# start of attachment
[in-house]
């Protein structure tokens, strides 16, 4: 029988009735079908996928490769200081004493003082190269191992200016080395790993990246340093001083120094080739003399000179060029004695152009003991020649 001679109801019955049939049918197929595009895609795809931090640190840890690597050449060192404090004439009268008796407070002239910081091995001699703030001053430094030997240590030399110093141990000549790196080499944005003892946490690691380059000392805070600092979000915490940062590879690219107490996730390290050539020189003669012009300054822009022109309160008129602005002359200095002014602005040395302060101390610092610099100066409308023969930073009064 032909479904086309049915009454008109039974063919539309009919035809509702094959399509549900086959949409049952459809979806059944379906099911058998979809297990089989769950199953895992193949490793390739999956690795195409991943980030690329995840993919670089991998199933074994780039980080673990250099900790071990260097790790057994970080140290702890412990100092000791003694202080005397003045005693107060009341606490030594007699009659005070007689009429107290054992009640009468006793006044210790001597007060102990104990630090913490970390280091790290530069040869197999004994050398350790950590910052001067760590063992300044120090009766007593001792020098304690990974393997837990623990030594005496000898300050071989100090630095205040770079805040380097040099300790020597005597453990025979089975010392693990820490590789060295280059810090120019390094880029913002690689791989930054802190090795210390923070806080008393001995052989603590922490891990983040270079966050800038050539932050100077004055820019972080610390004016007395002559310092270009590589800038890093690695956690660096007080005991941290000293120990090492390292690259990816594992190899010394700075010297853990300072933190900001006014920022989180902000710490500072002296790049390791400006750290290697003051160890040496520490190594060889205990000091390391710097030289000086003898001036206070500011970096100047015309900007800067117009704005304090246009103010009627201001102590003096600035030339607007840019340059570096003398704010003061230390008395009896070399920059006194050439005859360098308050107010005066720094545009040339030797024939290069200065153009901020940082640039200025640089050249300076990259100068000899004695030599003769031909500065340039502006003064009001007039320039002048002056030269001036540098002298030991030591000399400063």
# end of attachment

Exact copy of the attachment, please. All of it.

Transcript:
[in-house]
């Protein structure tokens, strides 16, 4: 029988009735079908996928490769200081004493003082190269191992200016080395790993990246340093001083120094080739003399000179060029004695152009003991020649 001679109801019955049939049918197929595009895609795809931090640190840890690597050449060192404090004439009268008796407070002239910081091995001699703030001053430094030997240590030399110093141990000549790196080499944005003892946490690691380059000392805070600092979000915490940062590879690219107490996730390290050539020189003669012009300054822009022109309160008129602005002359200095002014602005040395302060101390610092610099100066409308023969930073009064 032909479904086309049915009454008109039974063919539309009919035809509702094959399509549900086959949409049952459809979806059944379906099911058998979809297990089989769950199953895992193949490793390739999956690795195409991943980030690329995840993919670089991998199933074994780039980080673990250099900790071990260097790790057994970080140290702890412990100092000791003694202080005397003045005693107060009341606490030594007699009659005070007689009429107290054992009640009468006793006044210790001597007060102990104990630090913490970390280091790290530069040869197999004994050398350790950590910052001067760590063992300044120090009766007593001792020098304690990974393997837990623990030594005496000898300050071989100090630095205040770079805040380097040099300790020597005597453990025979089975010392693990820490590789060295280059810090120019390094880029913002690689791989930054802190090795210390923070806080008393001995052989603590922490891990983040270079966050800038050539932050100077004055820019972080610390004016007395002559310092270009590589800038890093690695956690660096007080005991941290000293120990090492390292690259990816594992190899010394700075010297853990300072933190900001006014920022989180902000710490500072002296790049390791400006750290290697003051160890040496520490190594060889205990000091390391710097030289000086003898001036206070500011970096100047015309900007800067117009704005304090246009103010009627201001102590003096600035030339607007840019340059570096003398704010003061230390008395009896070399920059006194050439005859360098308050107010005066720094545009040339030797024939290069200065153009901020940082640039200025640089050249300076990259100068000899004695030599003769031909500065340039502006003064009001007039320039002048002056030269001036540098002298030991030591000399400063």